Wednesday, January 17, 2007

Love Your Neighbor

A writer friend challenged me, when I solicited ideas for new topics, to consider how we, as Christians, can reach out to our neighbors, especially those of different religious faiths. Thank you, Alyice, for this excellent suggestion. I challenge you to send me your ideas by commenting on this post.

The suburban/rural area where I reside consists mostly of white and African American Protestants. In a nearby urban area live people of the Islamic faith, Jews with differing theological perspectives, and various other religions. Traditionally, Christians have often offended those of differing beliefs by pushing their ideology, preaching at others without taking a breath, and parading their personal superiority. No wonder we can't reach others. Our whole mentality consists of winning converts, souls, scalps.

Jesus spoke firmly to both groups and individuals about difficult doctrine: denying self, hypocrisy, repentance. However, he never shook his finger in the face of the woman at the well who'd had five husbands. He didn't flaunt his superior--actually, perfect--character before the woman caught in adultery. He never tried to force someone to believe in Him. Rather, He showed compassion, He listened, and He spent time with people. He never seemed to be in a hurry to go somewhere else when he talked with someone.

I have to ask myself: How do I lead anyone to the Kingdom of God, to belief in Jesus Christ, much less someone with a vastly different background from mine? I need to follow the principles Jesus showed--spending time with people, being humble (which I foolishly think is easy enough, since unlike Jesus, I'm a sinner), and caring about their hurts and struggles. I should share gently and in a natural conversation what I believe, rather than dumping my entire theology on a person in a single load. Maybe just share one principle that is the most relevant to that person.

There are many practical ways to live this out. Some of us are great at whipping up a tempting dessert or a savory casserole. A new neighbor or a friend from work who is depressed or ill might appreciate that. We can embrace opportunities to assist our friends with anything from picking up a child from school to caring for our neighbors when they're ill. As our Jewish, Mormon, Buddhist, or Muslim acquaintances raise questions, we can find Bible verses or Christian literature to help point them to the Truth that is only in Jesus Christ. We can learn what interests these friends and neighbors and ask them questions about their activities, their families, and their beliefs. This shows we care about them as individuals and also opens the door for us to discuss what is important to us, including our faith.
Sometimes it's easier to send money and pray for the people who need the Gospel on the other side of the world, than to dig into the trenches of being a friend to those around us. However, instead of serving as barriers, the cultural differences may just need the bridge of friendship. We need to cross this bridge and link these neighbors to the lifeline of our Savior.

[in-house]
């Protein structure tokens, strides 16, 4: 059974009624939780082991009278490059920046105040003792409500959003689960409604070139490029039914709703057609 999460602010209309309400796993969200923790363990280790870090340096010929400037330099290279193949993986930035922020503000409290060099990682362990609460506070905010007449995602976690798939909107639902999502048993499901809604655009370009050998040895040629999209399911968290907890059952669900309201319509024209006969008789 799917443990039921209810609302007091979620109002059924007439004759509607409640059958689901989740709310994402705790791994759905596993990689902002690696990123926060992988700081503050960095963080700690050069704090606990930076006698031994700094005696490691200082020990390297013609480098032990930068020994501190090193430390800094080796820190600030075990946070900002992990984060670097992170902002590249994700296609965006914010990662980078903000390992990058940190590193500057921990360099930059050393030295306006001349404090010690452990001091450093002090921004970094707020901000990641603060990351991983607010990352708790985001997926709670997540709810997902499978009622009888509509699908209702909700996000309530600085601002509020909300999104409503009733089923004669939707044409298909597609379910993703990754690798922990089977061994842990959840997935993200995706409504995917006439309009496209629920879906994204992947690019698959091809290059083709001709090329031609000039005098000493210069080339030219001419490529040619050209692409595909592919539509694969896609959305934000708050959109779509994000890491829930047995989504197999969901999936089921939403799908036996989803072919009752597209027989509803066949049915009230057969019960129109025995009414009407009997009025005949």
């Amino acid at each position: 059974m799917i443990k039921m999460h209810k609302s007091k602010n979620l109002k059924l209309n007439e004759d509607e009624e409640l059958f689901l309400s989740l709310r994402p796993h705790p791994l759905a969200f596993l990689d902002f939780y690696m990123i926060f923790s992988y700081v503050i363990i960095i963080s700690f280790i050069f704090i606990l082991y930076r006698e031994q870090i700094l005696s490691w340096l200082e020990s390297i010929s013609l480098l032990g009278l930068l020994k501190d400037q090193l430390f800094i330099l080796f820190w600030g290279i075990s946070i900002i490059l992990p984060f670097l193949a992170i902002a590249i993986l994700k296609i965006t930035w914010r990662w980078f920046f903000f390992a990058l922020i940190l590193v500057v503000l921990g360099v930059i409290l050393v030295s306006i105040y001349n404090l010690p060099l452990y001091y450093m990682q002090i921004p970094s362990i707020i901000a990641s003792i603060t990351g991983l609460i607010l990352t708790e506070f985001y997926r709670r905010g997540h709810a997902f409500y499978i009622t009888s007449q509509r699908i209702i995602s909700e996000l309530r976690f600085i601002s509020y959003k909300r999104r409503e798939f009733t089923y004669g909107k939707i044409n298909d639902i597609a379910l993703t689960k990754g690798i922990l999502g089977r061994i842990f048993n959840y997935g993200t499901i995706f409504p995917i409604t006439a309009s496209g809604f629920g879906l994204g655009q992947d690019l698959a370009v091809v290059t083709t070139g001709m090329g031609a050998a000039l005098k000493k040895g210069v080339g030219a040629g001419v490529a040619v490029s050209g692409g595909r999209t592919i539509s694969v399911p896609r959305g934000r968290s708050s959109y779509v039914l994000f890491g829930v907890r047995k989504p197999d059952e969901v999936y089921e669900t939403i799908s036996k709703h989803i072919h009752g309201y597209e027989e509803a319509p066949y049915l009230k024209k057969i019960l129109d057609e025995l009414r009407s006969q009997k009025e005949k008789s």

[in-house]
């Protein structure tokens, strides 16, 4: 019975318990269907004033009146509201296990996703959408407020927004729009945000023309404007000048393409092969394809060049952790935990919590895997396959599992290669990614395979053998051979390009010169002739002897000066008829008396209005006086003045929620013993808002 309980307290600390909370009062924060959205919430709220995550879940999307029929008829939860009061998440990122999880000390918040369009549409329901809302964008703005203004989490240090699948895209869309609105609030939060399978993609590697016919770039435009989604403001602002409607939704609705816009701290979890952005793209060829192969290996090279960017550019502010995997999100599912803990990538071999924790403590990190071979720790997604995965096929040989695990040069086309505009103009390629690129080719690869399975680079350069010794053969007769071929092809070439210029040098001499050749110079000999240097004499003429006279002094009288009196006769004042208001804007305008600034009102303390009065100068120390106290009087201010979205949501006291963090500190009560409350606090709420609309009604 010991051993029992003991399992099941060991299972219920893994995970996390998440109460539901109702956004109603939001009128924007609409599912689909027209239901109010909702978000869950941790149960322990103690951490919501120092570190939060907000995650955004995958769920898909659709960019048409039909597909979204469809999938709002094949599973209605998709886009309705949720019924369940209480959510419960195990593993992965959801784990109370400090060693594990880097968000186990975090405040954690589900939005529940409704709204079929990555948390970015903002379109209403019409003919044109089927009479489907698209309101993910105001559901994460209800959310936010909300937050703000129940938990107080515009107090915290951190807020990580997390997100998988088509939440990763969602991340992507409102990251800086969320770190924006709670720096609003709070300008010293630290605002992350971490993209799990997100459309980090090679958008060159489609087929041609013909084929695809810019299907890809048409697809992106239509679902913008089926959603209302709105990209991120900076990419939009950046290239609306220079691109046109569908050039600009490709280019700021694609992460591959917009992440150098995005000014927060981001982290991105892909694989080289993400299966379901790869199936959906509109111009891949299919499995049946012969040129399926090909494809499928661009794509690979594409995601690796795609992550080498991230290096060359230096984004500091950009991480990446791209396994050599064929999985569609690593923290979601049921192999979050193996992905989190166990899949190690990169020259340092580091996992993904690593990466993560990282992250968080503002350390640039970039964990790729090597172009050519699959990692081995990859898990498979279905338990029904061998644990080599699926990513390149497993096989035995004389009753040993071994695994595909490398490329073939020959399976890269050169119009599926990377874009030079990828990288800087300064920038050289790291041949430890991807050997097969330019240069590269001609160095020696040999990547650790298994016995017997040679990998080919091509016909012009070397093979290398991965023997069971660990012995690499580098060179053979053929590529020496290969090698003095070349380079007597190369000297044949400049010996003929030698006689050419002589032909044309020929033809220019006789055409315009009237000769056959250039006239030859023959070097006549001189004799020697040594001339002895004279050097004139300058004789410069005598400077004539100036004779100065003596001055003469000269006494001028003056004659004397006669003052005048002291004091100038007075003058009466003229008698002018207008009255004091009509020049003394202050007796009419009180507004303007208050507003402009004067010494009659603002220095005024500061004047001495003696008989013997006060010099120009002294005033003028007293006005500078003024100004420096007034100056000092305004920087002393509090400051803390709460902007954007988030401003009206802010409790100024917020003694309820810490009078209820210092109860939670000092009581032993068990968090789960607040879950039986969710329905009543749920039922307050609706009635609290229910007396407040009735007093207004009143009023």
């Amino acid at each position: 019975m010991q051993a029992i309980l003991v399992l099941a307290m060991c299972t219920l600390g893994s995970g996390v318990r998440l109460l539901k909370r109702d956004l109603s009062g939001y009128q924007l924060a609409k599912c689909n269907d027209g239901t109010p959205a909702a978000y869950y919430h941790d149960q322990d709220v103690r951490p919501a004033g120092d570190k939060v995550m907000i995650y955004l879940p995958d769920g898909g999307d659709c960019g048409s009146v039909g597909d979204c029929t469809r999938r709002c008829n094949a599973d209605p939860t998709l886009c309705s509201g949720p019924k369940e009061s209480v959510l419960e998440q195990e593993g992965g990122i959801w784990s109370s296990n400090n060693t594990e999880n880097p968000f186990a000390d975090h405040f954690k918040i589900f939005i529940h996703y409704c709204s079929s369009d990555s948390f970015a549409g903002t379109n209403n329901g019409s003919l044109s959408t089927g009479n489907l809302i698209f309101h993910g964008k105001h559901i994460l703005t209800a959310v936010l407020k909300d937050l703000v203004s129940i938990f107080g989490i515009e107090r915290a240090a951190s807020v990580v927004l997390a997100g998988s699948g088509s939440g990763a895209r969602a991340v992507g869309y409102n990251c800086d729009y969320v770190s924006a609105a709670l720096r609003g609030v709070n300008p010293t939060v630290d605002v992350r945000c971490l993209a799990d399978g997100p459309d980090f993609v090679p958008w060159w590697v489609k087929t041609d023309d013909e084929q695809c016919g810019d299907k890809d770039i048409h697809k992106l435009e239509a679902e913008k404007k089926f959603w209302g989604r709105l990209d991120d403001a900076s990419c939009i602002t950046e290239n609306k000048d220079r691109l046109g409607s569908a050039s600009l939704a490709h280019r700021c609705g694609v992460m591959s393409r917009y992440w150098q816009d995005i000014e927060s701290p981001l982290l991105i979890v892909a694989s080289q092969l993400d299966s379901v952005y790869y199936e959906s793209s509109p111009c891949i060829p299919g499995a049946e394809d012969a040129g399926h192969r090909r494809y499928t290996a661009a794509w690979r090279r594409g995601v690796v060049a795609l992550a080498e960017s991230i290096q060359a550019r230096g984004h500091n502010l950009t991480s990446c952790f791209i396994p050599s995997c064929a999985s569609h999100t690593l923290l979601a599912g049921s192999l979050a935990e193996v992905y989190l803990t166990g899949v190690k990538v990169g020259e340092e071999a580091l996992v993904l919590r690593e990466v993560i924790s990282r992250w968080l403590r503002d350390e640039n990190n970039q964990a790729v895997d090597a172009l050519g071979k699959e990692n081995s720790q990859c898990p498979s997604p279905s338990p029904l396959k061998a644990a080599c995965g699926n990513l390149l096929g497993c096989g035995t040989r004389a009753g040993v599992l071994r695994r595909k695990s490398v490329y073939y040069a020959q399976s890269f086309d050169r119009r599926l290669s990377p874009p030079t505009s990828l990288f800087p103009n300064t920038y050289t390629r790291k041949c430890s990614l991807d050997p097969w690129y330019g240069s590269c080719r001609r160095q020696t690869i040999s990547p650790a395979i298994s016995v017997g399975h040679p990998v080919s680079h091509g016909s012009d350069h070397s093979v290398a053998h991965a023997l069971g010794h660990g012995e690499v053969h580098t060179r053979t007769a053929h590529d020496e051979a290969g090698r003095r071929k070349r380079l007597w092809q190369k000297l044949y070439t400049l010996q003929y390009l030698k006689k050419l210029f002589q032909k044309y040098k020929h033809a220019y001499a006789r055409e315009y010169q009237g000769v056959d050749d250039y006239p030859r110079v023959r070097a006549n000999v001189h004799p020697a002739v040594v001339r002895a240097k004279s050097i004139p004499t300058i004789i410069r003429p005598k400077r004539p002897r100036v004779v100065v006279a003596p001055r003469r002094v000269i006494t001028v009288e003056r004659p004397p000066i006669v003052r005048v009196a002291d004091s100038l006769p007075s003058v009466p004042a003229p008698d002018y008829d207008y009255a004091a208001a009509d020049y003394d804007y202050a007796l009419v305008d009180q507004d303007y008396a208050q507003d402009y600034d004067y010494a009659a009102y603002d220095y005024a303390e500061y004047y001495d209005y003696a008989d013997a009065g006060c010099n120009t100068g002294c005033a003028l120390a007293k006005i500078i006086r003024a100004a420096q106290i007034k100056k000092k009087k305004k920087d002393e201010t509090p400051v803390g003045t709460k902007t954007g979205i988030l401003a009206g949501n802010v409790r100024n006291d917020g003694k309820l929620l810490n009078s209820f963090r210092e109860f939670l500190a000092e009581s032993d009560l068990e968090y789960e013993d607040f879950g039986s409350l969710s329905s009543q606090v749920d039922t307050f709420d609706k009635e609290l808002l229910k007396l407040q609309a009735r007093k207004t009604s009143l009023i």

Luke 10:27-37

Friday, January 12, 2007


Busy is today's byword. It's our favorite excuse for anything we don't believe we can work into our jammed schedule.

In mid-December I felt guilty that I had not visited again with our new neighbors since going over to say "hi" early in the fall, as they moved into the house across the street. At least I would see them, hopefully, when I went to take them the loaf of fresh bread we had purchased, like the ones we also would give to the other families surrounding us for Christmas. The new neighbors beat me to the punch, coming by with peanut butter fudge. Sadly, I wasn't home, but our daughter greeted and thanked them.

When I finally made it over with the bread, the husband was home, but I didn't get to thank his wife for the fudge. We both lead busy lives and failed to connect over the holidays.

So how do we make time to connect and to reach out to others in the craziness of our daily schedules?

1) We take the time, if only a few minutes, to speak to that neighbor out raking leaves, to call the person who's missed Sunday School several weeks and may be sick or discouraged, to drop by the hospital to cheer up Mom, who wanted to go home the day before.

2) We reevaluate our schedules. What activity, less important than connecting with the people around us, could be dropped? Am I doing it out of habit? To glorify my ego? Because I think secretly that no one else will do it as "perfectly" as I have? How am I wasting my time in my leisure that could be put to better use than endless TV viewing or piddling on the computer?

3) We spend a few minutes each week writing notes of encouragement to folks who need them: the woman from church struggling through chemotherapy, a son trying to pass a college course, a single parent surviving stress and loneliness.

4) We give up our perfectionistic tendencies and grasp for once that it doesn't always take huge quantities of time or money, or glorious grand gestures to connect with and minister to others. Sometimes all a person needs from us is a smile.

5) We realize that ministering to and connecting with the people around us--our neighbors, friends, strangers, and families--can bring us tremendous rewards, including self-respect, honoring God, and forgetting the worries of our own lives.

6) We acknowledge that connecting with others is something God commands us to do, and that He created us to need and to help each other.

No man, when he hath lighted a candle, putteth it in a secret place, neither under a bushel, but on a candlestick, that they which come in may see the light. King James version, Luke 11:33